Stack Overflow is a community of 4.7 million programmers, just like you, helping each other.

Join them; it only takes a minute:

Sign up
Join the Stack Overflow community to:
  1. Ask programming questions
  2. Answer and help your peers
  3. Get recognized for your expertise

I am trying to install an applet which uses security classes (Cipher, RandomData and MessageDigest), but always get an 6F50 error when trying to install it. The package is loaded correctly but the applet cannot be instantiated. I am allocating all objects in the constructor and the algorithms are supported by the card (at least according to the datasheet). If I comment out all security classes references, the applet loads and installs properly. I've tried allocating byte[] and Object's and it works, so this is not a space related problem (64K card with nothing else on it). I am using the SIM Alliance Loader v2 to load the applet. 'Regular' (non-crypto and STK) applets work fine.

The card supports Java Card 2.1.1 and a subset of Global Platform 2.1.1. Specs are here:

Any ideas as to what the problem might be?

share|improve this question
up vote 1 down vote accepted

It's hard to tell what the problem is as the card returns a proprietary status word that it normally should not return. The 6Fxx error codes are used for unknown errors in the ISO/IEC 7816-4 standards. The value 50 is therefore proprietary to the smart card implementation. Contact the vendor.

The datasheet shows us a very limited Java Card platform, it only shows support for the following cryptographic algorithms:

  • DES and TDEA (triple DES)
  • secure and pseudo random
  • SHA-1

So if you go outside of these specifications you should expect a status word denoting an error. Normally you would expect 6A80 though, indicating something is wrong within the command data. The fact that you get an error while instantiating the applet shows that the code is accepted, but that instantiating or initializing one of the cryptographic algorithms fails.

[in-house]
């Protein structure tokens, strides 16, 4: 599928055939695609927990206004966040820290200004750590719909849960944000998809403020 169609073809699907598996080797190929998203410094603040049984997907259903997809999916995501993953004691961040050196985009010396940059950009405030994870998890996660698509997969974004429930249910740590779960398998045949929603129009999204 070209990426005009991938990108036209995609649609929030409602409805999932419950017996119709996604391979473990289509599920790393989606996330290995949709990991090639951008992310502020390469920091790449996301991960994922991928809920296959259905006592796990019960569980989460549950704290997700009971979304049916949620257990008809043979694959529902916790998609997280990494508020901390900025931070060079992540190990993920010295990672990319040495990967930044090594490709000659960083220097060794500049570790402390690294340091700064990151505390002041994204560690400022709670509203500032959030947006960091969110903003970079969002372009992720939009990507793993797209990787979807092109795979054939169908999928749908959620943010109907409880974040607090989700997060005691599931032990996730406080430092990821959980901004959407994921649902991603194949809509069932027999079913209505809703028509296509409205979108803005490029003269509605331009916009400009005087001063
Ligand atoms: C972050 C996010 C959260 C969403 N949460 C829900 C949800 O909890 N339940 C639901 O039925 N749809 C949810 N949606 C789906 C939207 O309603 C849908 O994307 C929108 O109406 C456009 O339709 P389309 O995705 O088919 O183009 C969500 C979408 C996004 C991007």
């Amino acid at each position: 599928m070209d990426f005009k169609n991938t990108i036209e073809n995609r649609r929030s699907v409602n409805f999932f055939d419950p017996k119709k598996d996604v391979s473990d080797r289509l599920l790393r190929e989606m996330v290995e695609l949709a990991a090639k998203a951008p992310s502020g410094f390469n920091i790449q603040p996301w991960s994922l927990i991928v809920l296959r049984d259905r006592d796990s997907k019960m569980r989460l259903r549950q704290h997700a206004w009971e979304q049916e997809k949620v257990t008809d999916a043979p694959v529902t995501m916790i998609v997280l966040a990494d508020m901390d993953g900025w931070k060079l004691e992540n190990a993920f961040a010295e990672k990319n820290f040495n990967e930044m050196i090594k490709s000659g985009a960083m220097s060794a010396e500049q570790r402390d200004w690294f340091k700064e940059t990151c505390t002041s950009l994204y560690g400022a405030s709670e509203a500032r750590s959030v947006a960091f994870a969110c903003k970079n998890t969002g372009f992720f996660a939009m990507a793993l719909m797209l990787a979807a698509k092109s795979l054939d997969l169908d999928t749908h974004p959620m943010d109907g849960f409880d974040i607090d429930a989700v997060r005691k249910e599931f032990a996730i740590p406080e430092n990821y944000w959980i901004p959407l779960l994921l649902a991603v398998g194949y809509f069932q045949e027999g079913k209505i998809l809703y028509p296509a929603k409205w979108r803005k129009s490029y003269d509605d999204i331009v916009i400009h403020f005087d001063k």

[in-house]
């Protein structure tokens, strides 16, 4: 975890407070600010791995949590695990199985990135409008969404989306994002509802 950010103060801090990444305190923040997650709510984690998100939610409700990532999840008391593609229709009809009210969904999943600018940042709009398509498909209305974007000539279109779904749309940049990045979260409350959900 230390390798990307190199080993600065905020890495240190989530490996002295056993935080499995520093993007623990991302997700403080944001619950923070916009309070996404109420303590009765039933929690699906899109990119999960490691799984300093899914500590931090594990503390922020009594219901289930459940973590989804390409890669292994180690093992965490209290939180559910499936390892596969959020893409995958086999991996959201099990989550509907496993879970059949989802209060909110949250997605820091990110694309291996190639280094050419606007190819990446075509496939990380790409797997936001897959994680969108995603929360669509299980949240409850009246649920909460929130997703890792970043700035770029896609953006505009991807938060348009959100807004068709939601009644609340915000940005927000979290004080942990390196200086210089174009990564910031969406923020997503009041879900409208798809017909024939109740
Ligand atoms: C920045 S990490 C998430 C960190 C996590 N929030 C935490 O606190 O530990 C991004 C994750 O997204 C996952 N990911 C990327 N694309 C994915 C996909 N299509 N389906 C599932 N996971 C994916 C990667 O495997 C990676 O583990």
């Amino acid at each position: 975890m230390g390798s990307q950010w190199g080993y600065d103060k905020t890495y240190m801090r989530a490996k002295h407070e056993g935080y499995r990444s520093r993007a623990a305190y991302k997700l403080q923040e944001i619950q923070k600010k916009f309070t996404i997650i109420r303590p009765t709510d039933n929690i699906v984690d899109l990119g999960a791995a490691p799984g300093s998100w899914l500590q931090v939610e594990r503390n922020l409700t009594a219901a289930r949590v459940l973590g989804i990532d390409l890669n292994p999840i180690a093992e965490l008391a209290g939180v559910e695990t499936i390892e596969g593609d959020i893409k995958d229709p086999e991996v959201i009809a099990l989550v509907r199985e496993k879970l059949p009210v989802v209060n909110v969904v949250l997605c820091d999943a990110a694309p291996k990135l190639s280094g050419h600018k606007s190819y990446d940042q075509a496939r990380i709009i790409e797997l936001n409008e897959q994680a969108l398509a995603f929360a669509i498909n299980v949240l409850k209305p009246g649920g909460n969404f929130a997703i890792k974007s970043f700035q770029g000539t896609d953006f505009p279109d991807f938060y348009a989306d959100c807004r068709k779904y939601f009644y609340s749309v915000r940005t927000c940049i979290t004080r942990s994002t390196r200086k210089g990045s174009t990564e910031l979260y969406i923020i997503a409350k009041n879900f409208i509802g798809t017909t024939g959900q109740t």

If you have a good debugging environment (as good as a must for Java Card development), then you should be able to step through the Java Card static install method and applet constructor.

share|improve this answer
BTW, I feel honored trying to help you with your single question you asked after 1060 answers. – Maarten Bodewes Sep 14 '13 at 15:48
Thanks :) I got the cards through a 3rd party, hopefully they can get in touch with the manufacturer or know something. I tried SHA1 or RandomData only and I still get an error. Loading using checksum+encryption with the OTA key works, so at least 3DES seems to be working. I don't know what is considered a good debugging environment, but I probably don't have one.... – Nikolay Elenkov Sep 15 '13 at 12:47
This sentence in the data sheet: 'Maximum crypto algorithm classes: 10' looks somewhat suspicious. If 'classes' actually refers to instances, and the internal applets have used all those up, that could be the cause of the error. – Nikolay Elenkov Sep 15 '13 at 12:57
Apparently those cards are now being sold by – Nikolay Elenkov Sep 15 '13 at 13:06
As for the debugging environment, I'm using JCOP, but that relies on the JCOP simulator for debugging, which is a rather different platform than the one you are running. Normally these cards are either debugged by running a debugger on a card, emulator or simulator, all platform specific. Those are normally included with SDK's that are delivered with the card. Without that you could implement each part of the install() method/constructor in separate parts of the process() method (i.e. different APDU's) and debug the old fashioned way, much like print statements. – Maarten Bodewes Sep 16 '13 at 16:38

Your Answer


By posting your answer, you agree to the privacy policy and terms of service.

Not the answer you're looking for? Browse other questions tagged or ask your own question.